• Jill

Tested by Fire


This little guy has an important story to tell. What starts as a small pine cone, grows into one of the largest living things in the world, the Sequoiadendron giganteum, or Giant Sequoia.This weekend we hiked to a Redwood Grove in Mineral King, near the Atwell Mill Campground where many large, Giant Sequoias reside, and it filled me with awe, and certain sense of optimism about what is to come. I think there’s a metaphor here for our lives in this chaotic time.

Giant Sequoias are among the oldest living things on earth, with some specimens believed to be 3,200+ years old. In fact, Giant Sequoias have been recorded since prehistoric times. There’s something comforting in knowing that these trees have seen all of our ancestors struggle, thrive and continue on.





And what does 3,200 years of growth mean for the size of these massive trees? Record trees have been measured at 311 feet (29 stories!), with the average Redwood measuring around 200 feet. So tall that I had to bend waaay backwards in order to see the top! And the largest diameter Redwood is the General Sherman Tree – very near us here in Mineral King, at almost 30 feet across.

When I say that I think there’s a metaphor to be found in the lives of the Giant Sequoia, I mean that thinking about their lives, made me reflect on our lives right now, in today’s national crisis. And I believe that the lessons the Redwoods can teach us can provide perspective and calm, despite the adversities we face.

Five Lessons from the Redwoods

Tested by Fire. Giant Sequoias regenerate through seeds, seeds the size of oatmeal flakes. These seeds are enclosed in small pinecones, and are liberated when the cones are broken open from the extreme heat of a forest fire. So, no fire, no redwood.

Deposited in Rich Soil. Once the seeds are liberated, they germinate best buried in mineral soils in areas cleared by fire. The clean soil provides an undisturbed environment for optimal growth and minimal competition. Fertile ground provides the ability to thrive.

Competed for Resources. When the little trees begin to grow, they must compete with all of the other plant life, and trees, competing to regenerate after the fire. They are slow growing, and so often have a hard time fighting off the many competitors for sun and water.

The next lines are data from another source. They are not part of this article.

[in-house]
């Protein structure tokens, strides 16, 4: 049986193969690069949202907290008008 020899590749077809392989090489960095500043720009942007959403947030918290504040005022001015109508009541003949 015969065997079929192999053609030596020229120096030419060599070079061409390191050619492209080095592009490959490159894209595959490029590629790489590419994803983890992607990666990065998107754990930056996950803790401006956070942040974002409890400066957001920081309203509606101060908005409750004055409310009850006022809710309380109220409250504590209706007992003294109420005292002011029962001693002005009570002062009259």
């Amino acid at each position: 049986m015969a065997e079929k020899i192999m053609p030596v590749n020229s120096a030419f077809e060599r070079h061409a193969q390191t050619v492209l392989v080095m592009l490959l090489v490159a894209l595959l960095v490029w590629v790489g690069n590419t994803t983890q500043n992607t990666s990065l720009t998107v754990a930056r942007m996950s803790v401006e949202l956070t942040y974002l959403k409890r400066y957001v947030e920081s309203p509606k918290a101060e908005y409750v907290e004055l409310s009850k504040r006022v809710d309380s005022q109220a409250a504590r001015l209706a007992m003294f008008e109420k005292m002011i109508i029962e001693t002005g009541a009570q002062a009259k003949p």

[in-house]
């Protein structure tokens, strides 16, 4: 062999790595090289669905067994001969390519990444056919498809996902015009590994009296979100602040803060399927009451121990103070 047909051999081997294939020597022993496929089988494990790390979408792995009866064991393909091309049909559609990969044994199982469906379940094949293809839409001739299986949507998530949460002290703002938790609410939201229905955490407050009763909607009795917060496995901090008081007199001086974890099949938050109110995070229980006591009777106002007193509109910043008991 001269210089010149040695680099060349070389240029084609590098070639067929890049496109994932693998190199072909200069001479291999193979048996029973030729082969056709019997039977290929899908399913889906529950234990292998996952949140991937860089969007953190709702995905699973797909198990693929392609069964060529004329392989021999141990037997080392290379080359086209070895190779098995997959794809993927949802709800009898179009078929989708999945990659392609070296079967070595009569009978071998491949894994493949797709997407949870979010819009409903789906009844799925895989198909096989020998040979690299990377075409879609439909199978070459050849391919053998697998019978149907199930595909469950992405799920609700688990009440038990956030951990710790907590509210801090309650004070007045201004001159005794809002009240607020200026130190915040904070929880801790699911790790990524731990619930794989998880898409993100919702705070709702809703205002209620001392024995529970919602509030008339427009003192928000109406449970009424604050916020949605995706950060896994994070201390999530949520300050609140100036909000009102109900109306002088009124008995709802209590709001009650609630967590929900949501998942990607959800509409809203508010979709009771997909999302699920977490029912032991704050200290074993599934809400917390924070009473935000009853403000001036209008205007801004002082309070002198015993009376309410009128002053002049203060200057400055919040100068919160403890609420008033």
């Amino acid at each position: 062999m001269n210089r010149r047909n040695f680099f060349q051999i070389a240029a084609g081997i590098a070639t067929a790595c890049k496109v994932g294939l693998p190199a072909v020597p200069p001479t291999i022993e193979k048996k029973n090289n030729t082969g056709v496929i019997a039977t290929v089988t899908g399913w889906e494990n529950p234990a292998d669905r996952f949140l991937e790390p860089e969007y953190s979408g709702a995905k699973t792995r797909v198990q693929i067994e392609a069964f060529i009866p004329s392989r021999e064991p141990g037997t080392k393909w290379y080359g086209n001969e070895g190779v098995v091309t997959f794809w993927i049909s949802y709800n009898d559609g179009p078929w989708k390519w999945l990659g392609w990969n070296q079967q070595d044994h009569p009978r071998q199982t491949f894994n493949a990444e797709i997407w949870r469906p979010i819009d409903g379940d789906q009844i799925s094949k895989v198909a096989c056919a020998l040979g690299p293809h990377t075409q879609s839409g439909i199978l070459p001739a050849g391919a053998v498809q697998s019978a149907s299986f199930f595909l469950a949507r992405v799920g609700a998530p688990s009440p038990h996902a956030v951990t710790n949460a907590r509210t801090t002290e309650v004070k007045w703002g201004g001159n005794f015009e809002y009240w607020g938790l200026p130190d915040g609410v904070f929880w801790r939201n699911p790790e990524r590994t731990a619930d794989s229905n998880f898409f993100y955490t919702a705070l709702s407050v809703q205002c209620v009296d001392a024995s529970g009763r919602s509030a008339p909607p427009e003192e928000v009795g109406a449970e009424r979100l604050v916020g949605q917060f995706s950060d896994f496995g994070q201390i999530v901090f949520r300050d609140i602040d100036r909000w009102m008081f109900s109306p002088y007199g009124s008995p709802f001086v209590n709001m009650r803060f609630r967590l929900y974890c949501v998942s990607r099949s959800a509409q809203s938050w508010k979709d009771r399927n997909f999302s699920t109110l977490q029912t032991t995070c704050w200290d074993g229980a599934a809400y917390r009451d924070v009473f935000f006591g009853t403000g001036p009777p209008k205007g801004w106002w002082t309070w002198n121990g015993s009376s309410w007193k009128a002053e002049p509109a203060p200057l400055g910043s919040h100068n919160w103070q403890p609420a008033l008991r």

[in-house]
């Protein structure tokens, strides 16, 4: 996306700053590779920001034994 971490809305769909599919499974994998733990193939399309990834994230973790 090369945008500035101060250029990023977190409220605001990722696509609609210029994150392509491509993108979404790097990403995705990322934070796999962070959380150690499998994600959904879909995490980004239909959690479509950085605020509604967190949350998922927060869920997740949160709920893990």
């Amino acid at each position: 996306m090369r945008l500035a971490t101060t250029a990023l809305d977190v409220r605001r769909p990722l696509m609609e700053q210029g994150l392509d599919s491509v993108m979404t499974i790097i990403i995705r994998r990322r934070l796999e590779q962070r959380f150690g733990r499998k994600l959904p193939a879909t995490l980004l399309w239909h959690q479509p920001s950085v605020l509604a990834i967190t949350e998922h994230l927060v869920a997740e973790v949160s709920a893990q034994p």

You can see in this picture the competition that these Redwoods are experiencing. They have to fight to stay in the game.

Adapted for Success. Despite the tremendous obstacles, Giant Sequoias survive, in part because they have created adaptations for success. First, they have developed very thick bark (almost 2 inches) that is able to repel the death blow of a fire. Second, the bark contains a tannic acid which deters insects from chewing through the bark. Third, in heavy wind or rain, the brittle red bark allows the tree to drop limbs, while allowing the strong trunk to stay rooted. And last, when Sequoias can’t get all the water they need, they are able to intake moisture from their roots and from their leaves – they love the fog! Redwoods do not give up – they do whatever it takes to make sure that they survive.

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We too, are being tested by fire, but we have the rich soil of our history, and our constitution to nurture and sustain us. We are being broken open by the calamitous events that ravage our land. But, we must fight hard to prevail despite those that want to use our resources for illegitimate reasons, and for this we must steel ourselves to our purpose. We must seek the sunshine, adapt to finding new ways to succeed, and feed our energies. We must develop a resistant mindset that helps us to not only fight, but also ignore that which causes our disequilibrium. If we can do this, we will be able to thrive despite the cataclysmic events that have occurred. Perhaps, like the Giant Sequoias, we can use these trials to become our better selves. Our best selves. “We have every reason to be optimistic, but no reason to be complacent” (Hubbell, 2017). Sequoias never are.

Hubbell, R. (2017). Today’s edition. Private Correspondence.

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